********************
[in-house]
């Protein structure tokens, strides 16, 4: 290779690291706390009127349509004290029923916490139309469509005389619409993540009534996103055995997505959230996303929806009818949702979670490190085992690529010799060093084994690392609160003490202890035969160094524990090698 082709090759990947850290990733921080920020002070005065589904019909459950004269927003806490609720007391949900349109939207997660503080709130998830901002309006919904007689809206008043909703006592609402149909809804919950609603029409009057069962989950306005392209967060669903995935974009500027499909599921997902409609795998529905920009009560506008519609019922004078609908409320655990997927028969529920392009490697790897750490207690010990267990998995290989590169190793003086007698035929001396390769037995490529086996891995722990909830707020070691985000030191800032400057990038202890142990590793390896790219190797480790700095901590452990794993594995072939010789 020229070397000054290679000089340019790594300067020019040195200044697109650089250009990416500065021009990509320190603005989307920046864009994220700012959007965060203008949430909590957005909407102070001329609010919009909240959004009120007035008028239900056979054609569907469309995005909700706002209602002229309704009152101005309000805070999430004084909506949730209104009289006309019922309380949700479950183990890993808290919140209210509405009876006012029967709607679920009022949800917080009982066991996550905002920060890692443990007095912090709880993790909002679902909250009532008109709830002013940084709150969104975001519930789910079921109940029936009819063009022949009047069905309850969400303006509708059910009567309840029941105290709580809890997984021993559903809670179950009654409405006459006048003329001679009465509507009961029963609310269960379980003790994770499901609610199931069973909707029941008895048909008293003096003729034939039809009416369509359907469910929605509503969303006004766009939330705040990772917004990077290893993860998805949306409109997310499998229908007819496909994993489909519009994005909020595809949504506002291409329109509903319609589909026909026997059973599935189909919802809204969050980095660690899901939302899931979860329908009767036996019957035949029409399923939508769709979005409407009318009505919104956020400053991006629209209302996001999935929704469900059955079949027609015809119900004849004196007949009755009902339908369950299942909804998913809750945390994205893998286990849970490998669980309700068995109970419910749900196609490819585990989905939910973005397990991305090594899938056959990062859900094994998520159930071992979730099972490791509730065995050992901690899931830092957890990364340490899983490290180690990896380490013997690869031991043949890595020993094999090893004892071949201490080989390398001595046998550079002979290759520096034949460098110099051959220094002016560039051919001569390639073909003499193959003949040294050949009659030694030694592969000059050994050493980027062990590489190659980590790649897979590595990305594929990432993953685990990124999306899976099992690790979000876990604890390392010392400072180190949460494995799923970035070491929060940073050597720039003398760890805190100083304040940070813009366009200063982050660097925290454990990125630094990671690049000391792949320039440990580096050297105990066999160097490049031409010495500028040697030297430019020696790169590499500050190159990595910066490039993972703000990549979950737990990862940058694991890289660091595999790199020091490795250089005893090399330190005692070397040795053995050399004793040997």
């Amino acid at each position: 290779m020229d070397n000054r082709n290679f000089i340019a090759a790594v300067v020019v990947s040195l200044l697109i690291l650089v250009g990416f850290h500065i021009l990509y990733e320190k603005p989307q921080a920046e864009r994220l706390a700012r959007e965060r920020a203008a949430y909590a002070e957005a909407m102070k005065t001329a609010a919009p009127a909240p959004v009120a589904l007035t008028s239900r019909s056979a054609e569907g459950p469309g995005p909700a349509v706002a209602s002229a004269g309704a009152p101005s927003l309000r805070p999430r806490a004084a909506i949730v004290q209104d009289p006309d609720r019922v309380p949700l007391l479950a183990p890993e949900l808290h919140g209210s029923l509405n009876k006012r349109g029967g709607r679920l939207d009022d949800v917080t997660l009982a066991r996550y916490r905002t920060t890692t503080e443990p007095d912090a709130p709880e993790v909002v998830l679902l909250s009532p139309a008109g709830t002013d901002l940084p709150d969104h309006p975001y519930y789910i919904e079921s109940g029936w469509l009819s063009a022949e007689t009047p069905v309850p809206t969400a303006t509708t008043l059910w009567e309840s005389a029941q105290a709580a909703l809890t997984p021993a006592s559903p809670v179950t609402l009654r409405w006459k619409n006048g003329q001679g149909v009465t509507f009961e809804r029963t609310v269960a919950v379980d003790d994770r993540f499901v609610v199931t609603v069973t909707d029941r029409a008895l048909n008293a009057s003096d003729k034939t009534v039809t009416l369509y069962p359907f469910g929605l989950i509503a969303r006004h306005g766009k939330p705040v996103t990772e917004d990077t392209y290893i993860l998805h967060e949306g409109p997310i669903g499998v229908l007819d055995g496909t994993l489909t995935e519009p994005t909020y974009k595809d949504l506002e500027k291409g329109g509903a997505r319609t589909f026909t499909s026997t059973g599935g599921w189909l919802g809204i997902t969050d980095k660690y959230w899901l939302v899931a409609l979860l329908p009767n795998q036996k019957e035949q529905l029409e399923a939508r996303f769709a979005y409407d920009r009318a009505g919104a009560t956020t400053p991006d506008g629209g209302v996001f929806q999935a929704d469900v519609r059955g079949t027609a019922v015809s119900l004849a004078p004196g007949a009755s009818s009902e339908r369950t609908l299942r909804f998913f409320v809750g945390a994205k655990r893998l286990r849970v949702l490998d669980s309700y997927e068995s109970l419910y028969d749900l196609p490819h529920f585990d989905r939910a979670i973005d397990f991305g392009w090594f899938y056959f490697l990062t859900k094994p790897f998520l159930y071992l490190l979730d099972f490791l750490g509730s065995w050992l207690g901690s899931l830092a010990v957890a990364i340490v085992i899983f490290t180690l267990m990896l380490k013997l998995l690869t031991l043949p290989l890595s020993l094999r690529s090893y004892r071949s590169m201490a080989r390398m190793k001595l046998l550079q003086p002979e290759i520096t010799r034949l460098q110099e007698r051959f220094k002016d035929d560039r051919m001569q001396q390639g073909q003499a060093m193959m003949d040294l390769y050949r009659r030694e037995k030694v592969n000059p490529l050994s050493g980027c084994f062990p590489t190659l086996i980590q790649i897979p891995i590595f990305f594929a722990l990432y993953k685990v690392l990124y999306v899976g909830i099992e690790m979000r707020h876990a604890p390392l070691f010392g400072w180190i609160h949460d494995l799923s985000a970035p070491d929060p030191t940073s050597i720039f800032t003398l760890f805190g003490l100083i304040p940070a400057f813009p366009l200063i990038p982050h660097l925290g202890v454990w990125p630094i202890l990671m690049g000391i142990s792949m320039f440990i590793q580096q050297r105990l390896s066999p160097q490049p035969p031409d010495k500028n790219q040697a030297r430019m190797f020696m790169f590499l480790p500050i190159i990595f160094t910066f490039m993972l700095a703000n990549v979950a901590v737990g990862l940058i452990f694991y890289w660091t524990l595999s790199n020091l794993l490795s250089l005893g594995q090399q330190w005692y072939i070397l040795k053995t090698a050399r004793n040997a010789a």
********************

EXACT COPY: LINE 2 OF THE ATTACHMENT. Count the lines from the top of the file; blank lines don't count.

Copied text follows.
């Protein structure tokens, strides 16, 4: 290779690291706390009127349509004290029923916490139309469509005389619409993540009534996103055995997505959230996303929806009818949702979670490190085992690529010799060093084994690392609160003490202890035969160094524990090698 082709090759990947850290990733921080920020002070005065589904019909459950004269927003806490609720007391949900349109939207997660503080709130998830901002309006919904007689809206008043909703006592609402149909809804919950609603029409009057069962989950306005392209967060669903995935974009500027499909599921997902409609795998529905920009009560506008519609019922004078609908409320655990997927028969529920392009490697790897750490207690010990267990998995290989590169190793003086007698035929001396390769037995490529086996891995722990909830707020070691985000030191800032400057990038202890142990590793390896790219190797480790700095901590452990794993594995072939010789 020229070397000054290679000089340019790594300067020019040195200044697109650089250009990416500065021009990509320190603005989307920046864009994220700012959007965060203008949430909590957005909407102070001329609010919009909240959004009120007035008028239900056979054609569907469309995005909700706002209602002229309704009152101005309000805070999430004084909506949730209104009289006309019922309380949700479950183990890993808290919140209210509405009876006012029967709607679920009022949800917080009982066991996550905002920060890692443990007095912090709880993790909002679902909250009532008109709830002013940084709150969104975001519930789910079921109940029936009819063009022949009047069905309850969400303006509708059910009567309840029941105290709580809890997984021993559903809670179950009654409405006459006048003329001679009465509507009961029963609310269960379980003790994770499901609610199931069973909707029941008895048909008293003096003729034939039809009416369509359907469910929605509503969303006004766009939330705040990772917004990077290893993860998805949306409109997310499998229908007819496909994993489909519009994005909020595809949504506002291409329109509903319609589909026909026997059973599935189909919802809204969050980095660690899901939302899931979860329908009767036996019957035949029409399923939508769709979005409407009318009505919104956020400053991006629209209302996001999935929704469900059955079949027609015809119900004849004196007949009755009902339908369950299942909804998913809750945390994205893998286990849970490998669980309700068995109970419910749900196609490819585990989905939910973005397990991305090594899938056959990062859900094994998520159930071992979730099972490791509730065995050992901690899931830092957890990364340490899983490290180690990896380490013997690869031991043949890595020993094999090893004892071949201490080989390398001595046998550079002979290759520096034949460098110099051959220094002016560039051919001569390639073909003499193959003949040294050949009659030694030694592969000059050994050493980027062990590489190659980590790649897979590595990305594929990432993953685990990124999306899976099992690790979000876990604890390392010392400072180190949460494995799923970035070491929060940073050597720039003398760890805190100083304040940070813009366009200063982050660097925290454990990125630094990671690049000391792949320039440990580096050297105990066999160097490049031409010495500028040697030297430019020696790169590499500050190159990595910066490039993972703000990549979950737990990862940058694991890289660091595999790199020091490795250089005893090399330190005692070397040795053995050399004793040997």